How, in a book for free spirits, should there be no mention of Laurence Sterne, whom Goethe honoured as the most liberated spirit of his century! Let us content ourselves here simply with calling him the most liberated spirit of all time, in comparison with whom all others seem stiff, square, intolerant and boorishly direct.
Nietzsche (1968) Human, All Too Human, p. 238.
In 2017 the Russian Orthodox Church added Patrick to their calendar of saints1 A saint from before the Great Schism and the Reformation, Patrick is venerated by the Anglican, Catholic and Orthodox Churches. Indeed, many have attempted to claim Patrick as particularly their own.
Patrick has also been invoked in bringing different groups together. While Ireland had a recognisable identity from early times, but like ancient Greece or contemporary Germany, that did not suggest a unitary state. The warring of petty states led to a influx of Normans. Henry II’s assertion of his dominance over those Norman lords led to a separation of the inhabitants into “mere Irish” and “Old English.”
The line between “the king’s English subjects” and “the king’s Irish subjects” was, counter-intuitively, a matter of choice. Those adhering to the native customs outlawed by the Statutes of Kilkenny were declaring themselves outlaws, those adopting an English lifestyle were English regardless of background. For “Old English” Norman families outside the Pale, who intermarried and interacted with Irish Gaelic families, a certain amount of fancy footwork must have been required to balance Irish customs with English laws. The borders of the Pale saw constant aggression that Richard Fitzralph’s admonishing sermons gives witness to2.
Continue reading “Who will separate us? Patrick and division in 17th and 18th century Ireland.”
If parallel universes exist, there is one in which Eamon de Valera lived out his days as a maths teacher. In that universe, Erwin Schrödinger never came to Dublin, and probably never wrote What is Life?.
Erwin Schrödinger fled Berlin and Nazism in 1933, travelling to Oxford (where he heard he had won the Nobel Prize) and Princeton. The famous Schrödinger’s cat paradox appeared in his essay The present situation in quantum mechanics (1935), based on the Copenhagen Interpretation of quantum physics. A thought experiment where a cat sealed in a box either lived or died depending on whether a quantum event occurred, it seemed to suggest two universes, one with a dead cat and one with a living cat, existed in parallel until an observer saw whether the cat was alive or dead.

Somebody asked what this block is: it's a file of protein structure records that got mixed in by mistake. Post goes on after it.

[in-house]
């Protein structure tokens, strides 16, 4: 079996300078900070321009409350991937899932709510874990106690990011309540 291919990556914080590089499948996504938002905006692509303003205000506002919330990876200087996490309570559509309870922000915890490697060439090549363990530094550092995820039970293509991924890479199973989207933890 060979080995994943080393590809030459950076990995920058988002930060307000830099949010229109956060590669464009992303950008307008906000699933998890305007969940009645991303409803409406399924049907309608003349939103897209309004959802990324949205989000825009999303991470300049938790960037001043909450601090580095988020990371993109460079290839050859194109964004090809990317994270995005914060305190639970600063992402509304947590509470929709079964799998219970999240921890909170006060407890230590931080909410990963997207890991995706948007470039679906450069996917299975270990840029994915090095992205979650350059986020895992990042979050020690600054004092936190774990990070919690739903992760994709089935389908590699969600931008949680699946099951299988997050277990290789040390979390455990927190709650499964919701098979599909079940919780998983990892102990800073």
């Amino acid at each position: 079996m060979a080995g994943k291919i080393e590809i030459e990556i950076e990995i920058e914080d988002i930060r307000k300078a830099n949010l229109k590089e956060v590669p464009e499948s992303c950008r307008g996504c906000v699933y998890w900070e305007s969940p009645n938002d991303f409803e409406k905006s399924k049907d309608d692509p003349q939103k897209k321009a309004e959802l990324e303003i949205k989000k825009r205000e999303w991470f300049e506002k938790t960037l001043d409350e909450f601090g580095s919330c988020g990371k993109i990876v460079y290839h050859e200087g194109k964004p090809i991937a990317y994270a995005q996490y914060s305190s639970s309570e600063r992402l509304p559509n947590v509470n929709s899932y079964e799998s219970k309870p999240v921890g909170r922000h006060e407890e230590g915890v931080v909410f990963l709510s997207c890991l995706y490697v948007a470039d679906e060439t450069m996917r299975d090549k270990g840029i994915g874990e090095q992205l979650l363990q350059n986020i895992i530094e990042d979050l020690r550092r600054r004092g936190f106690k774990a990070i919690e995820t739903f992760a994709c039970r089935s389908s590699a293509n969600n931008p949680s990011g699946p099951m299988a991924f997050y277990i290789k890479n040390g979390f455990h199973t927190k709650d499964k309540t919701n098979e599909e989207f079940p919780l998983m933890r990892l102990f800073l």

[M]oral advance carries with it intuitions of unity which are increasingly less misleading. Courage, which seemed at first to be something on its own, a sort of specialised daring of spirit, is now seen to be a particular operation of wisdom and love.[…] Freedom, we find out, is not an inconsequential chucking of one’s weight about, it is the disciplined overcoming of self. Humility is not a peculiar habit of self-effacement, rather like having an inaudible voice, it is self-less respect for reality and one of the most difficult and central of all virtues.
Iris Murdoch (1970/2013) The Sovereignty of Good, Routledge, p. 93.
Maria Edgeworth was born at Black Bourton, Oxfordshire, 250 years ago on 1 January 1768. She was the eldest daughter and third child of the inventor Richard Lovell Edgeworth and his first wife, Anna Maria Elers. Maria Edgeworth’s mother died when she was six and her father remarried the following year.
Richard Lovell Edgeworth had inherited both an estate in Mastrim, Co. Longford and an neglectful attitude to it. He spent little time there until 1782, when the entire family removed there. The move was partially prompted by the views of the English midlands industrialists and philanthropists with whom he associated (he was a Benthamite and a friend of many members of the Lunar society including Erasmus Darwin, James Watt, and Josiah Wedgewood). This was also constitutionally an interesting time: there was an ongoing demand in Ireland for parliamentary reform, and Grattan’s Parliament was established the following year.
The Irish Constitution is the fundamental law of Ireland (the Republic of Ireland). Approved by a statewide plebiscite held on 1 July 1937, it came into force on 29th December 1937, 80 years ago today.
A constitution absolutely ours